The two sets that I saw leaned heavily on Sims' tunes from Change of Address. "Seeds of Shihab" paid tribute to baritone forefather Sahib Shihab (who was also an alto player on one of Monk's Blue Note sessions), combining his playing with electric piano-driven heavy funk. But being a band that knows how to groove, Sims had them run through Lou Donaldson's "Alligator Boogaloo." Like "Cissy Strut" one set later, this group took this music seriously. Sims blew some serious lines, which were tongued, not slurred or honked (as tempting as that might be on the big sax). During Peck's bass solo he based one chorus on chords, moving up the neck with them.

I wished there had been more of a crowd for the Sims Quintet, but it didn't seem to phase them. They gave it their all.

Sunday, April 16, 2017

A 21st-Century Look at Art Pepper's Straight Life

It took me about six weeks but I finally finished Art Pepper's memoir Straight Life, which he co-wrote with his wife Laurie Pepper in 1979. It's not that it was so dense that it took me six weeks to finish. My ability to pop open a book and plow through it is severely limited these days. And I'm one of those people who falls asleep while reading, which bugs the hell out of me.

But to sum Straight Life up in one word: zheesh. Pepper was a driving force on West Coast jazz during the 1950s, the premiere alto saxophonist of that scene. He was also the product of a loveless marriage by two people who really didn't know how to raise a child. And like many of his peers, he succumbed to a live of heroin addiction, which was interrupted by stints in the Los Angeles County Jail and San Quentin.

Pepper doesn't spare the reader of any details of his drug use, his sex life, his prison life or his attitudes about people (which get fairly racist and sexist). It's all there in graphic detail. I remember seeing my dad reading this book (chances are, he read the same copy, as we both checked it out of the Carnegie Library, and this copy still has the card pocket on the inside page) and it makes me wonder what Pop thought about all those graphic sexual escapades and drug use. And the anger. This was the '70s, back when men were accepted as toughs, who could freely admit the physical abuse they practiced on women. A particular target comes with Pepper's second wife Diane, who joined him in the world of drugs just to be closer to him. He repeatedly talks about the way she screwed up his life and screwed up on him. Frequent references are made to things that happened "before she died," without ever mentioning when she died, how or how he found out.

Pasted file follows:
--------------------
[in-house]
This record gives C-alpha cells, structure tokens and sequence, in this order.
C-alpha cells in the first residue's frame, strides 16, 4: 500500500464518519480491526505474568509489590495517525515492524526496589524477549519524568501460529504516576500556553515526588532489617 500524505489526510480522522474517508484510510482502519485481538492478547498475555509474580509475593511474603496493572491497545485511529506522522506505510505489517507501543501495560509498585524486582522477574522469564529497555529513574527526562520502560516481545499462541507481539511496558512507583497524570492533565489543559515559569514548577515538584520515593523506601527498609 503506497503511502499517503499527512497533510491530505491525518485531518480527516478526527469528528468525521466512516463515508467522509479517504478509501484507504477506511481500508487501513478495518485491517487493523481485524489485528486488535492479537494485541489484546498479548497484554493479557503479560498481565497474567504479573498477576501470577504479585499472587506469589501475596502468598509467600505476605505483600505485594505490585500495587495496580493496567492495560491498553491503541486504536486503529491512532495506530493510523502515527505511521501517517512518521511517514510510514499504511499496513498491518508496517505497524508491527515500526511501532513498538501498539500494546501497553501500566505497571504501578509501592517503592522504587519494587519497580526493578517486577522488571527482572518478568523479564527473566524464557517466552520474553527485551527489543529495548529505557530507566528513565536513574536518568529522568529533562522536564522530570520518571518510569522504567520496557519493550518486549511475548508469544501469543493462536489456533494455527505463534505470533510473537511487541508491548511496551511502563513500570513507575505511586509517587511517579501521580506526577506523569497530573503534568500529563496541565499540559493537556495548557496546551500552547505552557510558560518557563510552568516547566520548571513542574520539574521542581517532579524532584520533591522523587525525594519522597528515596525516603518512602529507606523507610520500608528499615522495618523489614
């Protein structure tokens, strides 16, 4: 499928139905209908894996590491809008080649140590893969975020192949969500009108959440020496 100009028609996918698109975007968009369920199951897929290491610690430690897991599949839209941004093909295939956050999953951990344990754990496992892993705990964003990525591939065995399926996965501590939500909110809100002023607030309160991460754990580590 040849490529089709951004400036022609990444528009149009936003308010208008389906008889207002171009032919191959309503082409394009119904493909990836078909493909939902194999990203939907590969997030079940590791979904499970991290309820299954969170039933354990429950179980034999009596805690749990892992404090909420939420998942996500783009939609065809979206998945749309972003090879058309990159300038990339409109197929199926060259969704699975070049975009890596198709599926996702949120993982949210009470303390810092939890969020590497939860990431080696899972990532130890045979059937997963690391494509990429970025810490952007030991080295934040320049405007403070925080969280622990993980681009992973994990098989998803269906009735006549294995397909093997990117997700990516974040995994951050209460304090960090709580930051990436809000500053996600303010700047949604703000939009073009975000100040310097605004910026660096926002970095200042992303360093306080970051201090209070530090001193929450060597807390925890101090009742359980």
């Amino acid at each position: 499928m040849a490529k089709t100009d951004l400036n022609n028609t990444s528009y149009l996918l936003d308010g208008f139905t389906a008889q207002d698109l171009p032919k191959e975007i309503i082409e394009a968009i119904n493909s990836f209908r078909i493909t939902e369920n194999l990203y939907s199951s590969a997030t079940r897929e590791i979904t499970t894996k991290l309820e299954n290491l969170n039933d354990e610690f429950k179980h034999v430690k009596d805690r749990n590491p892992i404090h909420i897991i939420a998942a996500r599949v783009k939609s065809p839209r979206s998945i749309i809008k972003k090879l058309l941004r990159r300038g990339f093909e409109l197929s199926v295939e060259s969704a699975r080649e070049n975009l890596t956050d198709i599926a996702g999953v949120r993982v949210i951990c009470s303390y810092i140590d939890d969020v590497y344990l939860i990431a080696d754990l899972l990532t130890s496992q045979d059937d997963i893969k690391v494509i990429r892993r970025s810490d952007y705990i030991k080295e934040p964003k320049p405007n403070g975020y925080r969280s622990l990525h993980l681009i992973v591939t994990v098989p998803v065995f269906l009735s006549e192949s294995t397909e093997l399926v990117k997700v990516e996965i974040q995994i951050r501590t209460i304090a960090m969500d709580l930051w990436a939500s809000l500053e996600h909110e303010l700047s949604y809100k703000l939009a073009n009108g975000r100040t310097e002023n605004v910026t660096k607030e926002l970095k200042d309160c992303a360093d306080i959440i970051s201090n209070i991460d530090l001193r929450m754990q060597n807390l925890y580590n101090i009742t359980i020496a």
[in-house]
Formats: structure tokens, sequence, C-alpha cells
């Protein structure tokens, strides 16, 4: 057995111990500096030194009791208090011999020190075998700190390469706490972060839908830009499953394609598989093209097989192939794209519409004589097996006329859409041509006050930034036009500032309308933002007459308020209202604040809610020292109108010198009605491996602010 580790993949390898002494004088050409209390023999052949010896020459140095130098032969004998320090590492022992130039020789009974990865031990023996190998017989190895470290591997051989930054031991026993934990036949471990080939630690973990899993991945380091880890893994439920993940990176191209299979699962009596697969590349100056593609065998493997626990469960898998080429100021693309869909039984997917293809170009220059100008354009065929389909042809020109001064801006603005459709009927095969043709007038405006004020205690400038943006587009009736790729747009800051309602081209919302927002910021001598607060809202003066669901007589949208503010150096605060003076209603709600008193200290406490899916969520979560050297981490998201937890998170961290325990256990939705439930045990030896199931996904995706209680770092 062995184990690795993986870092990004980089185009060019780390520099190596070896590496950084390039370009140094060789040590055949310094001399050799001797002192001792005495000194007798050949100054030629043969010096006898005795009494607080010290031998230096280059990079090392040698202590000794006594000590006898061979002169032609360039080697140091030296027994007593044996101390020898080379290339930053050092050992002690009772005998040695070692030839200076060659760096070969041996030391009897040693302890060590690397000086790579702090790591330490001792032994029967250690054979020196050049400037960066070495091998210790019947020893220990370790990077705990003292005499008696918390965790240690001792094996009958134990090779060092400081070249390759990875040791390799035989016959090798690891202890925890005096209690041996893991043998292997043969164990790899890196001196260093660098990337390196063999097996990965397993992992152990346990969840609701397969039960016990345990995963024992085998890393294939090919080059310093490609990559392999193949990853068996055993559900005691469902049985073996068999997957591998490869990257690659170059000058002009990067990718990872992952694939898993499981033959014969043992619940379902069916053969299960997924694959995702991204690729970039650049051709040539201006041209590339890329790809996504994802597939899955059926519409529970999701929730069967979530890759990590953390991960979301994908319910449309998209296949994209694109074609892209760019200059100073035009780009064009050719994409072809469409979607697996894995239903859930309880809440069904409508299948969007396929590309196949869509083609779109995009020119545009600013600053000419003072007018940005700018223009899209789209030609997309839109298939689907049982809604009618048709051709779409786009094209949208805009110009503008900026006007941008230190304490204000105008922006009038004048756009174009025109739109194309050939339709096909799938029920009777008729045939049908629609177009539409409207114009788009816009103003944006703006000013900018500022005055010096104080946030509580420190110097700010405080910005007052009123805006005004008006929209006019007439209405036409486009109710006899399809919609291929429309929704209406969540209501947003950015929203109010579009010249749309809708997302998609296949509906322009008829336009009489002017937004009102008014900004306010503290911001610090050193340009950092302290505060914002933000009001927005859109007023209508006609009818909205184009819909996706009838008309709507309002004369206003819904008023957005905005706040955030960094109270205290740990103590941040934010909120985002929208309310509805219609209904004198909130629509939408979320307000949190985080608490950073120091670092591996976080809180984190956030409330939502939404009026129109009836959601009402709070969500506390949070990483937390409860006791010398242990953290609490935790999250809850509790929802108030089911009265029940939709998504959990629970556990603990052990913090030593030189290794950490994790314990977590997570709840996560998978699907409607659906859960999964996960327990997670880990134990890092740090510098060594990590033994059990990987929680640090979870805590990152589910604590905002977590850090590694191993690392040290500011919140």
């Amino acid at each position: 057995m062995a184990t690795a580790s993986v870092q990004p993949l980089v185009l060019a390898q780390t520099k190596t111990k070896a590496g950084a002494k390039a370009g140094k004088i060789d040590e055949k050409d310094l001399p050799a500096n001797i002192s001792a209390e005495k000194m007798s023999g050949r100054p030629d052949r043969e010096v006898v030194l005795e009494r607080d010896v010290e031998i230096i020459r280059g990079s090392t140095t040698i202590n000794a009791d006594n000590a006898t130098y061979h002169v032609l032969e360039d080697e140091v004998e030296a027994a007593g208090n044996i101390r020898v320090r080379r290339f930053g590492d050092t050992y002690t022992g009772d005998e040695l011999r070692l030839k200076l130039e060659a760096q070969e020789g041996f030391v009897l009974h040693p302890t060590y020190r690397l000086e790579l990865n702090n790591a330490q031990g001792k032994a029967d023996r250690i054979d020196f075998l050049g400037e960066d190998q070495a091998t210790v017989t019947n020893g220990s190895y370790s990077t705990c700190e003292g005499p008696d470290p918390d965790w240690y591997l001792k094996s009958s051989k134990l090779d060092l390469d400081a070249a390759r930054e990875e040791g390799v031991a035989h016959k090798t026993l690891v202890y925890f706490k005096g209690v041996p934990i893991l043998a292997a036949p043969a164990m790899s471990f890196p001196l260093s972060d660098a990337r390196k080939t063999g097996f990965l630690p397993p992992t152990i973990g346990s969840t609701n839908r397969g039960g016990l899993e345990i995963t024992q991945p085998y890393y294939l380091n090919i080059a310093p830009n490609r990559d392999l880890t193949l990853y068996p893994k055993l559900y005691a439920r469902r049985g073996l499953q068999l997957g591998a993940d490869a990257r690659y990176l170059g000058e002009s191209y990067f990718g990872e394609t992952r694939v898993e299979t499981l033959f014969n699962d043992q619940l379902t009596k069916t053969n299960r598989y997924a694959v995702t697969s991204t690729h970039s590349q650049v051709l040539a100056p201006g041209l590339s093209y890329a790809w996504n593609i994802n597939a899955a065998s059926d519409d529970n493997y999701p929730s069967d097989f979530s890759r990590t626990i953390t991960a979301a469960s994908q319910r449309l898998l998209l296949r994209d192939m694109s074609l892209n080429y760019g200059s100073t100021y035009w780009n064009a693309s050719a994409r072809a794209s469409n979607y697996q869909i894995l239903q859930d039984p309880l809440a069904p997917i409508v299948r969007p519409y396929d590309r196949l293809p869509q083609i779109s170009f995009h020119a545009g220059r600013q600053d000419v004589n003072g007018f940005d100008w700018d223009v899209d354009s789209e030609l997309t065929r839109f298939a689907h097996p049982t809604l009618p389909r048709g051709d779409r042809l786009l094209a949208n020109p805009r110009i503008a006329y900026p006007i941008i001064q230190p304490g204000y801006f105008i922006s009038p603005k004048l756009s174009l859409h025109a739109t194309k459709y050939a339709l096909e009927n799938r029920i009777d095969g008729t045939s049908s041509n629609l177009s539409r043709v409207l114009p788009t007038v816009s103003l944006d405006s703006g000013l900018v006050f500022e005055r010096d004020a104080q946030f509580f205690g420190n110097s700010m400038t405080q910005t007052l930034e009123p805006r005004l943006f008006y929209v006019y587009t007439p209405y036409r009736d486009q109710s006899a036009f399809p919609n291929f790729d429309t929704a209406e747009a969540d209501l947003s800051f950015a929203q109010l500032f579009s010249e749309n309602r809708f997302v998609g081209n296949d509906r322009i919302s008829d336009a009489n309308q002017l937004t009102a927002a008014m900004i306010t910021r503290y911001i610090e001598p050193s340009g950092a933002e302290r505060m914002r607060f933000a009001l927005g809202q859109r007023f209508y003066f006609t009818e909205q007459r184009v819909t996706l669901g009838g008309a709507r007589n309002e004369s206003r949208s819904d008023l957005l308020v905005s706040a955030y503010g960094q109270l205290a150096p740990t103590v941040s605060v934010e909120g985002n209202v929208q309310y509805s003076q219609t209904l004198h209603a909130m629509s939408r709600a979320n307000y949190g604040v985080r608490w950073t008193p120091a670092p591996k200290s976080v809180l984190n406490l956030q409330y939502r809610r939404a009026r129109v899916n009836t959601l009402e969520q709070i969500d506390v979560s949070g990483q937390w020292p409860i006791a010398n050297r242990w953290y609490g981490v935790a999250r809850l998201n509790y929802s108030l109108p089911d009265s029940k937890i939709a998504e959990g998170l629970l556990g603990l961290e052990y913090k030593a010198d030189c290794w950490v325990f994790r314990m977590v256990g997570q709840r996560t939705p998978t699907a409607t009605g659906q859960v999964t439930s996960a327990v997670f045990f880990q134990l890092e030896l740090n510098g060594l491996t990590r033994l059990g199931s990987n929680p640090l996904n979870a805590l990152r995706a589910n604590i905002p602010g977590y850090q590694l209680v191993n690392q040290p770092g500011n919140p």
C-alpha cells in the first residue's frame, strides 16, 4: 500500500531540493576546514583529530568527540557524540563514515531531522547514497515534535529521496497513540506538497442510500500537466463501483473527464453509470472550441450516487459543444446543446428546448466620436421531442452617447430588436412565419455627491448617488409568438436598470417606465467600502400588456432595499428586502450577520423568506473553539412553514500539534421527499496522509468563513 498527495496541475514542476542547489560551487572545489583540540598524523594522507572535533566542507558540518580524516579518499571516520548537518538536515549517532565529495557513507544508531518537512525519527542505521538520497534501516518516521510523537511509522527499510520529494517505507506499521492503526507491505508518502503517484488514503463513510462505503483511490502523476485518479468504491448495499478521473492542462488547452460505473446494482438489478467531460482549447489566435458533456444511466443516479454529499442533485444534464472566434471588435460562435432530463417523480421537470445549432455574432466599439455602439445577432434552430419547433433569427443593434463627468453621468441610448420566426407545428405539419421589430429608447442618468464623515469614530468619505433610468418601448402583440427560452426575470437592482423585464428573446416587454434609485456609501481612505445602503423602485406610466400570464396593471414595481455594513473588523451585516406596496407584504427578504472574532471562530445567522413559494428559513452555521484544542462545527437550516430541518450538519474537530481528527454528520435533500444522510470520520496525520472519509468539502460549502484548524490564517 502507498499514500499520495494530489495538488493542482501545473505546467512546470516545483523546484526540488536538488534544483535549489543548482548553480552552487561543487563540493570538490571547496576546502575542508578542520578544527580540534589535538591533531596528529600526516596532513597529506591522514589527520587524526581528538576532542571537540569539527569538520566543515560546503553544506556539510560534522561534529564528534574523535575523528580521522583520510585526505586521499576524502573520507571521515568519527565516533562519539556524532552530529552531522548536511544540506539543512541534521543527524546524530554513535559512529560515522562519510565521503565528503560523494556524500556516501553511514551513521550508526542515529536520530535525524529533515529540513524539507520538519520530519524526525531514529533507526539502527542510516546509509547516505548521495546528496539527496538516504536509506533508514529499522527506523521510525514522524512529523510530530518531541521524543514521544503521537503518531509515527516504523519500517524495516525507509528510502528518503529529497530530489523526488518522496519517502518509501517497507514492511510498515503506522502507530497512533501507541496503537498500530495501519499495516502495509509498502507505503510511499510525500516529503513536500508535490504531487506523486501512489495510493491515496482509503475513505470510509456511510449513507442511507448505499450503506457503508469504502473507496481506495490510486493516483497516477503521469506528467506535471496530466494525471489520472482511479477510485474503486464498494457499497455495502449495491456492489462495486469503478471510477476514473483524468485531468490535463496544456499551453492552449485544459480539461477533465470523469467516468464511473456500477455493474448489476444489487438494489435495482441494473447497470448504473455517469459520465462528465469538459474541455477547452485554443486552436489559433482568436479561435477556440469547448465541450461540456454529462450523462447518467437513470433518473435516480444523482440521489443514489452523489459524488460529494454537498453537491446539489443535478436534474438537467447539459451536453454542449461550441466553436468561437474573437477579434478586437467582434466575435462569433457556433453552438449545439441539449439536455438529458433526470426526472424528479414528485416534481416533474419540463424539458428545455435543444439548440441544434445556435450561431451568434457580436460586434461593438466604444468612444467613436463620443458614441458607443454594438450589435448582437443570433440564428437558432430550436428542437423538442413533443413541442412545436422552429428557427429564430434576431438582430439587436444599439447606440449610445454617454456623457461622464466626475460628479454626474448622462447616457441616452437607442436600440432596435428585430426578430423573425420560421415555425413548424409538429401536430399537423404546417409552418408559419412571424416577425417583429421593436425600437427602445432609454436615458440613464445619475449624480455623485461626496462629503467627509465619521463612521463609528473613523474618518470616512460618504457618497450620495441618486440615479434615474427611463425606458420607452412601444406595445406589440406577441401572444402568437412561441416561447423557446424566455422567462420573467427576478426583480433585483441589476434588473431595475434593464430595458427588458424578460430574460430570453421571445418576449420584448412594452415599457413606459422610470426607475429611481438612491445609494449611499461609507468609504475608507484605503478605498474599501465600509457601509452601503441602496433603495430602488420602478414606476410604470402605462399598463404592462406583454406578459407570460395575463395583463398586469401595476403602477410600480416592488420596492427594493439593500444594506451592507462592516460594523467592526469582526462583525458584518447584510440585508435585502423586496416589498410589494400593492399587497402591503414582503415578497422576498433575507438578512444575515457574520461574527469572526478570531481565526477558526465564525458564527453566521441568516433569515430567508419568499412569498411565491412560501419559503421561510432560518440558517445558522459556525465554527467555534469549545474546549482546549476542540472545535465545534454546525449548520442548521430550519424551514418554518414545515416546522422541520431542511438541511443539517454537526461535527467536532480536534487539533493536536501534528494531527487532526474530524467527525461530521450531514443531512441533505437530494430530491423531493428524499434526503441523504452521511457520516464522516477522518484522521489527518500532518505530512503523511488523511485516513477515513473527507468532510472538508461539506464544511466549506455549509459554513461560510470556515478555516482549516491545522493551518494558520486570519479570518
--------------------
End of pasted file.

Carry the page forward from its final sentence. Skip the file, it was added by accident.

These days we're accustomed to the Behind the Music story arc where the fame precedes by a fall to rock bottom, followed by redemption and sobriety along with the greater perspective on what came before. Spoiler alert: that doesn't happen in Straight Life. (The name comes more from one of his best songs, more than his outlook.) It just kind of stops, with some final commentary from friends on how Pepper must have heart because otherwise he couldn't play the way he did. But really, years in prison, failed marriages, even cirrhosis of the liver, a hernia... none of stops him from getting a bottle on his way out of Synannon, back into the world, with more drugs on the way. In listening to his amazing Village Vanguard sessions or Blues for the Fisherman, the latter the sixth two-disc set that's part of Laurie's "Unreleased Art Pepper" series, I thought that he was clean by the time of the recordings. Maybe things had changed by the time of Fisherman (1980), but in the book he says he barely made it to the last night of performances at the Vanguard.

But maybe I'm looking at all of this with a 21st-century perspective on drug addiction. Maybe we know a lot more know about how to deal with addiction issues than we did back then. Maybe people didn't want to face them or really know how. Or to take into account the way childhood affects what comes after. I almost wish my dad, who worked in the mental health industry for a few years and hospital administration prior to that, was here so we could dissect it.

All that being said, one quote that really killed me and made me think, "What are you talking about," comes from drummer Shelly Manne at the end of the book:
"Musicians should really sit down by themselves and realize what a great life they have. They're doing something they want to do. They're being creative. Very few people have an outlet for their creativity. They're getting paid for it, and, when gifted, get paid very well for it. they can travel all over the world, expenses paid. They eat the best food in the world. They have it made, especially when they have talent and they're available and working. To destroy that by being irresponsible, unreliable, which are the main reasons that guys end up down the tubes..."

Say what?! Who is Manne talking about? Sinatra? Dave Brubeck? Miles Davis? Three Dog Night? Maybe musicians that played at Shelly's Manne Hole, the late drummer's club in California, got treated like royalty. But the stories I've read about every jazz musician who has fought to push the envelope, who has really worked on creating something new, always includes the unhappy tales of hustling for gigs, the shady record label people, club owners, managers, booking agents, to name few. Not to forget racial prejudice that is usually there too. Shelly seems a little naive, especially following all the candor that Pepper has laid down, up to this point, which comes about three pages from the end of the book.